ARF
If this is true, the 10-core i9-10900K flagship will cost $800-$900. :laugh:
It will cost as much as Intel can ask.
I'm not sure why you mock the high price of current Intel flagships. You should admire them instead.
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#13
ARF
notb
It will cost as much as Intel can ask.
I'm not sure why you mock the high price of current Intel flagships. You should admire them instead.
Don't you want cheaper Ryzen 9 3950X and Ryzen 9 3900X those are currently traded for as much as $750 and $470?
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#14
HwGeek
Let me guess... this will be fastest Gaming CPU at 1080P with RTX 3080Ti :).
Poor MB vendors, how they gonna sell those expensive MB's with expensive VRM for DIY market while AMD dominated this market?
Aren't they already stuck with huge X299 stock?, and now this?
Posted on Reply
#15
Super XP
notb
Or nothing significant is coming and they are silent?

AMD has usually been very vocal about incoming products - even when (or maybe: especially when) they offered a significant leap in performance.

That's extremely unlikely considering motherboard makers have CPU power solutions that can provide 300W+ in Intel HEDT motherboards. They don't have to design anything new.
The only real problem could be in mITX.

The fact that Intel had this power headroom helped them survived the period when competition leads in technology (which is inevitable from time to time). Intel pushed more cash into R&D and we all know what happened few years later.
Will history repeat itself this time? Maybe.
I seriously doubt AMD will make a similar mistake and once again fall to ~10% market share.
But on the other hand: CPU market has changed and AMD today is nowhere near their excellent situation from mid 2000s.


It will cost as much as Intel can ask.
I'm not sure why you mock the high price of current Intel flagships. You should admire them instead.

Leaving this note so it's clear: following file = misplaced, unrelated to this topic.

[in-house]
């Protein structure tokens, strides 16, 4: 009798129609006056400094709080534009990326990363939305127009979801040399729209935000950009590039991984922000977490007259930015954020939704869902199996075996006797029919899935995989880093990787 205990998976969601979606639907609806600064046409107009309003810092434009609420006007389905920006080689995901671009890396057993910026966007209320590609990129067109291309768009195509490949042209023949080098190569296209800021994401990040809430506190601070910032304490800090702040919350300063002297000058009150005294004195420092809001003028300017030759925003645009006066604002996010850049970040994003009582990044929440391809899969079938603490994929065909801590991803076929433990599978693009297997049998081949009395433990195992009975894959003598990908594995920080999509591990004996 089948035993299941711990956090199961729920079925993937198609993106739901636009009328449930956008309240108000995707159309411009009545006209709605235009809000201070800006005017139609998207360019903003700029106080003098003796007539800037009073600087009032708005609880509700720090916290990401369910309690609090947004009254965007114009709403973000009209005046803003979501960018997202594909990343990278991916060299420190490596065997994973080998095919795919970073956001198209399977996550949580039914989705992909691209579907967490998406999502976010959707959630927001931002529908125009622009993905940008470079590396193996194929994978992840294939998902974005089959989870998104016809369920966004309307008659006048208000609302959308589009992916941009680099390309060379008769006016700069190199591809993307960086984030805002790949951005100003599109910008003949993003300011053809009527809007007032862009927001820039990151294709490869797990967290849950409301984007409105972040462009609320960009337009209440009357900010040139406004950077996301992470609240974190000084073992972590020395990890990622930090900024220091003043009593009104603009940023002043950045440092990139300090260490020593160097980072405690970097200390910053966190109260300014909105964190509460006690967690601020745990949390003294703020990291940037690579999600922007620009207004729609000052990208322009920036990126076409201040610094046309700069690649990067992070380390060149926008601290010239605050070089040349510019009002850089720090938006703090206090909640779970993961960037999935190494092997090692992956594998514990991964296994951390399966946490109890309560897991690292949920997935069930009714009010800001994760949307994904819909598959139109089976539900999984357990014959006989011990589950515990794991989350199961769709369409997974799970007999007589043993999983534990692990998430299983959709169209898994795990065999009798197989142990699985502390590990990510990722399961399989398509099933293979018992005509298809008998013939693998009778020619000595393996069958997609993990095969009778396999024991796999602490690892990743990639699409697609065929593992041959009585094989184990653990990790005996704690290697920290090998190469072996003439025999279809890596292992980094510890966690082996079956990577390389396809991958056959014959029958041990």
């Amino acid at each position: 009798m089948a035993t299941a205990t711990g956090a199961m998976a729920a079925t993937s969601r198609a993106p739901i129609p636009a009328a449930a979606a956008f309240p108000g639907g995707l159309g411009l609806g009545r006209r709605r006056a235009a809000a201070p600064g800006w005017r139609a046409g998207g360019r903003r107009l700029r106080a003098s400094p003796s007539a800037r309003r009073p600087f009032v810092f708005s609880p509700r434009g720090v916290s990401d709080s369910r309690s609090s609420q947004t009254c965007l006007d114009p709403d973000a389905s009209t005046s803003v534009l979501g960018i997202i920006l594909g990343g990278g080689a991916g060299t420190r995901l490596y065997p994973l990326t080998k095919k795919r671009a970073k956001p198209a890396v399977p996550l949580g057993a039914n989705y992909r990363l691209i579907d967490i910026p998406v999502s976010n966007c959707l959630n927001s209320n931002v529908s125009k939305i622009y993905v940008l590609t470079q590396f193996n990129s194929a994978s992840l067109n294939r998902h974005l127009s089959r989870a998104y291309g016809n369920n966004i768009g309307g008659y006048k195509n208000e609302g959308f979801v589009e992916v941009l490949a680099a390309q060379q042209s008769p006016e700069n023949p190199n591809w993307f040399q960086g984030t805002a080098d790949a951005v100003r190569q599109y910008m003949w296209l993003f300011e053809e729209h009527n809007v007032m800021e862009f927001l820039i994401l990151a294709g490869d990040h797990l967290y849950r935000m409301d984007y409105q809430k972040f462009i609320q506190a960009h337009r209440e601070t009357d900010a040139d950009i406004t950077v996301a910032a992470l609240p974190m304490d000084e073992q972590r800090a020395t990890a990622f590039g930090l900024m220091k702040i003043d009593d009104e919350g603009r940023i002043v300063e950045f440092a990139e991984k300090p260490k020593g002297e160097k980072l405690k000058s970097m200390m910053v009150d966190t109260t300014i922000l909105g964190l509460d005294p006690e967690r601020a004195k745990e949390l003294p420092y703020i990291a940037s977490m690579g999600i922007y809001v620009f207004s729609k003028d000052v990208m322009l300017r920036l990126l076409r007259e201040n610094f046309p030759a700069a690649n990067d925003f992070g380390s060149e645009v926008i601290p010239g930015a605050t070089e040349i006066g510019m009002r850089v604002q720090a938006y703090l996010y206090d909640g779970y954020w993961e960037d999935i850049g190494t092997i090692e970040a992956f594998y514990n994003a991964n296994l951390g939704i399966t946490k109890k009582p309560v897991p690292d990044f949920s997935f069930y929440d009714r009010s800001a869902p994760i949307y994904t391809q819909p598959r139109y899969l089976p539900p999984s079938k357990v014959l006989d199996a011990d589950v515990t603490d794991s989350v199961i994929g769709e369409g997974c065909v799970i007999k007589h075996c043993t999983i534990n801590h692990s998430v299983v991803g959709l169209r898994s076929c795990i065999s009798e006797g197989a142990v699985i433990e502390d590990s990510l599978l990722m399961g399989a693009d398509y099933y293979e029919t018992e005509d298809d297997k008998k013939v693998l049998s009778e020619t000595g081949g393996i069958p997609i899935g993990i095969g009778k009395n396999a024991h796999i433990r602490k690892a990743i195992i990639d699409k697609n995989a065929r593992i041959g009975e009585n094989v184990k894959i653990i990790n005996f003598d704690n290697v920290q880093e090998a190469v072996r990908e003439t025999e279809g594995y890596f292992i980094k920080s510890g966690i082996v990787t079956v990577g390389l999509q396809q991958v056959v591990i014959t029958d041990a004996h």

Intel is where AMD is when they launched Bulldozer in 2011. The difference is Intel has more market share and part positive yet False perception.

AMD took a calculated and innovative risk and bet on the wrong horse. They had there AsS handed to them by Intel.

Today it's Intel's turn to have there AsS handed to them by AMD superior CPUs. Basically Intel deserves this as there arrogance made them complacent. Intel was so desperate after ZEN launched that they hired Jim Keller in 2018. He's one of the best CPU architects of our time. It took AMD almost 6 years to design and release ZEN. It's probably going to take Intel about the same time.

In the meantime, here hoping AMD strips Intel's market share to pieces as AMD deserves it more.
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#16
Octopuss
I already have central heating, thanks a lot.
It would take a lot more than this to impress me :kookoo:
Posted on Reply
#17
londiste
Noztra
125W TDP at 3.80 GHz.
300W+ TDP at 5,3 Ghz.
Several motherboard vendors have already said they are having issues, because of the 300W+ TDP.
Boost Clock is effectively single-core.
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#18
Noztra
notb
That's extremely unlikely considering motherboard makers have CPU power solutions that can provide 300W+ in Intel HEDT motherboards. They don't have to design anything new.